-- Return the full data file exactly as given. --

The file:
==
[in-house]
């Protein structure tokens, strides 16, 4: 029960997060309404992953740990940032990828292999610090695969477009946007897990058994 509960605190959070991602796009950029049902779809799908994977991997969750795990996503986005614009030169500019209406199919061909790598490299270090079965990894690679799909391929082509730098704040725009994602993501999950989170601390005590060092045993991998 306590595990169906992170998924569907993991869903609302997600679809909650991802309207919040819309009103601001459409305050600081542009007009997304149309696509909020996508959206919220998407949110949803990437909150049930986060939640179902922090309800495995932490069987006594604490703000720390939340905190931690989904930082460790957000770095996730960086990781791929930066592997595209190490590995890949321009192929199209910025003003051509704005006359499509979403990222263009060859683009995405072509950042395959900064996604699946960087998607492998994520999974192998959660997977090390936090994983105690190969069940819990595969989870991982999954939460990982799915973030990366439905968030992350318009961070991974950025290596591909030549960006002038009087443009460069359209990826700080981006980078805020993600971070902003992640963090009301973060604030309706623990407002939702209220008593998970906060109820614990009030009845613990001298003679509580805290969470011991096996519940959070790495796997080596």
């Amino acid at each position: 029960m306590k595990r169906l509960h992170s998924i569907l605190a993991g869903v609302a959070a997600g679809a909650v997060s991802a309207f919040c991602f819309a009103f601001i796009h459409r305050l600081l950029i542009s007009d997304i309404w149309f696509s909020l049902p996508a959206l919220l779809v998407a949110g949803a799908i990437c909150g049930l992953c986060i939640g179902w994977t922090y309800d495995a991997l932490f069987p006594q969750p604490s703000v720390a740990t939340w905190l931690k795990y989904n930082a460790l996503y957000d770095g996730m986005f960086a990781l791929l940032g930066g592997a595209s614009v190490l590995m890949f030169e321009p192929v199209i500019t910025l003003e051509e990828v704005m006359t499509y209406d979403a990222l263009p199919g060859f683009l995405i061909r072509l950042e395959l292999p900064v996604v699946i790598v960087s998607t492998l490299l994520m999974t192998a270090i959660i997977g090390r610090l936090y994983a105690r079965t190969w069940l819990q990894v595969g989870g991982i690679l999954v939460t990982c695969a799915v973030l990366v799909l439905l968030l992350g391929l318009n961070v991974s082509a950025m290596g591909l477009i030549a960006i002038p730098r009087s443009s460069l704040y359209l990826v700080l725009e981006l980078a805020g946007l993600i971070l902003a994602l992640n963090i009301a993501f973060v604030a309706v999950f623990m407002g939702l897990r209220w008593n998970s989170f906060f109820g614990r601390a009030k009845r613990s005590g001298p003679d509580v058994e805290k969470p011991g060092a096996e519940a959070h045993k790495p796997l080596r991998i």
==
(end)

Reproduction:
[in-house]
């Protein structure tokens, strides 16, 4: 029960997060309404992953740990940032990828292999610090695969477009946007897990058994 509960605190959070991602796009950029049902779809799908994977991997969750795990996503986005614009030169500019209406199919061909790598490299270090079965990894690679799909391929082509730098704040725009994602993501999950989170601390005590060092045993991998 306590595990169906992170998924569907993991869903609302997600679809909650991802309207919040819309009103601001459409305050600081542009007009997304149309696509909020996508959206919220998407949110949803990437909150049930986060939640179902922090309800495995932490069987006594604490703000720390939340905190931690989904930082460790957000770095996730960086990781791929930066592997595209190490590995890949321009192929199209910025003003051509704005006359499509979403990222263009060859683009995405072509950042395959900064996604699946960087998607492998994520999974192998959660997977090390936090994983105690190969069940819990595969989870991982999954939460990982799915973030990366439905968030992350318009961070991974950025290596591909030549960006002038009087443009460069359209990826700080981006980078805020993600971070902003992640963090009301973060604030309706623990407002939702209220008593998970906060109820614990009030009845613990001298003679509580805290969470011991096996519940959070790495796997080596």
């Amino acid at each position: 029960m306590k595990r169906l509960h992170s998924i569907l605190a993991g869903v609302a959070a997600g679809a909650v997060s991802a309207f919040c991602f819309a009103f601001i796009h459409r305050l600081l950029i542009s007009d997304i309404w149309f696509s909020l049902p996508a959206l919220l779809v998407a949110g949803a799908i990437c909150g049930l992953c986060i939640g179902w994977t922090y309800d495995a991997l932490f069987p006594q969750p604490s703000v720390a740990t939340w905190l931690k795990y989904n930082a460790l996503y957000d770095g996730m986005f960086a990781l791929l940032g930066g592997a595209s614009v190490l590995m890949f030169e321009p192929v199209i500019t910025l003003e051509e990828v704005m006359t499509y209406d979403a990222l263009p199919g060859f683009l995405i061909r072509l950042e395959l292999p900064v996604v699946i790598v960087s998607t492998l490299l994520m999974t192998a270090i959660i997977g090390r610090l936090y994983a105690r079965t190969w069940l819990q990894v595969g989870g991982i690679l999954v939460t990982c695969a799915v973030l990366v799909l439905l968030l992350g391929l318009n961070v991974s082509a950025m290596g591909l477009i030549a960006i002038p730098r009087s443009s460069l704040y359209l990826v700080l725009e981006l980078a805020g946007l993600i971070l902003a994602l992640n963090i009301a993501f973060v604030a309706v999950f623990m407002g939702l897990r209220w008593n998970s989170f906060f109820g614990r601390a009030k009845r613990s005590g001298p003679d509580v058994e805290k969470p011991g060092a096996e519940a959070h045993k790495p796997l080596r991998i």